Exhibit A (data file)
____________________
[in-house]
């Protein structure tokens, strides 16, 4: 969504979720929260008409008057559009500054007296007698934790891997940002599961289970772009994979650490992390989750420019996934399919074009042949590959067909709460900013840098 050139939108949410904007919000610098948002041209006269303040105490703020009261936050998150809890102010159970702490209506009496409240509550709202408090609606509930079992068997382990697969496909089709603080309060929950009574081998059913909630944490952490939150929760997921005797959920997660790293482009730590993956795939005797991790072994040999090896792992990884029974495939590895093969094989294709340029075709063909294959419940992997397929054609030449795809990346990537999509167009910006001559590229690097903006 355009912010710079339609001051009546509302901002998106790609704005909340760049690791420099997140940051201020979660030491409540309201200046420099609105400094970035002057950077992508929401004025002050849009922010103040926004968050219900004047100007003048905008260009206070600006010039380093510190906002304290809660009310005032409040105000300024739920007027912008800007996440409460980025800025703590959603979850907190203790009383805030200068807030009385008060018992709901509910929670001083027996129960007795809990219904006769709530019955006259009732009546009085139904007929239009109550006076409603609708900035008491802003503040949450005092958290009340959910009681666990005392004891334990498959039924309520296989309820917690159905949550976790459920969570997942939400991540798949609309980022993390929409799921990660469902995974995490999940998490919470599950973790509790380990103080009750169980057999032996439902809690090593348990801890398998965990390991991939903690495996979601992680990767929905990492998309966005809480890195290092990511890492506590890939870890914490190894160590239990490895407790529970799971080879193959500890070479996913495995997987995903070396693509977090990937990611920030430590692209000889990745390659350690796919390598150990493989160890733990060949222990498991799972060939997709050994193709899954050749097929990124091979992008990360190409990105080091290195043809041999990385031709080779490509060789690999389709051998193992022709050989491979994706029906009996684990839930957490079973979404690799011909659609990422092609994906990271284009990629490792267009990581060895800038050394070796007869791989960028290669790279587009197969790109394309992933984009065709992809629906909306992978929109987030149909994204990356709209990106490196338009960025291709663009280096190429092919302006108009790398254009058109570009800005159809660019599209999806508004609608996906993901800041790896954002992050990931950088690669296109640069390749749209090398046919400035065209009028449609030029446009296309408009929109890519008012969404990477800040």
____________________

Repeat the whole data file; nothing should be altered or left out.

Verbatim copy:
[in-house]
């Protein structure tokens, strides 16, 4: 969504979720929260008409008057559009500054007296007698934790891997940002599961289970772009994979650490992390989750420019996934399919074009042949590959067909709460900013840098 050139939108949410904007919000610098948002041209006269303040105490703020009261936050998150809890102010159970702490209506009496409240509550709202408090609606509930079992068997382990697969496909089709603080309060929950009574081998059913909630944490952490939150929760997921005797959920997660790293482009730590993956795939005797991790072994040999090896792992990884029974495939590895093969094989294709340029075709063909294959419940992997397929054609030449795809990346990537999509167009910006001559590229690097903006 355009912010710079339609001051009546509302901002998106790609704005909340760049690791420099997140940051201020979660030491409540309201200046420099609105400094970035002057950077992508929401004025002050849009922010103040926004968050219900004047100007003048905008260009206070600006010039380093510190906002304290809660009310005032409040105000300024739920007027912008800007996440409460980025800025703590959603979850907190203790009383805030200068807030009385008060018992709901509910929670001083027996129960007795809990219904006769709530019955006259009732009546009085139904007929239009109550006076409603609708900035008491802003503040949450005092958290009340959910009681666990005392004891334990498959039924309520296989309820917690159905949550976790459920969570997942939400991540798949609309980022993390929409799921990660469902995974995490999940998490919470599950973790509790380990103080009750169980057999032996439902809690090593348990801890398998965990390991991939903690495996979601992680990767929905990492998309966005809480890195290092990511890492506590890939870890914490190894160590239990490895407790529970799971080879193959500890070479996913495995997987995903070396693509977090990937990611920030430590692209000889990745390659350690796919390598150990493989160890733990060949222990498991799972060939997709050994193709899954050749097929990124091979992008990360190409990105080091290195043809041999990385031709080779490509060789690999389709051998193992022709050989491979994706029906009996684990839930957490079973979404690799011909659609990422092609994906990271284009990629490792267009990581060895800038050394070796007869791989960028290669790279587009197969790109394309992933984009065709992809629906909306992978929109987030149909994204990356709209990106490196338009960025291709663009280096190429092919302006108009790398254009058109570009800005159809660019599209999806508004609608996906993901800041790896954002992050990931950088690669296109640069390749749209090398046919400035065209009028449609030029446009296309408009929109890519008012969404990477800040």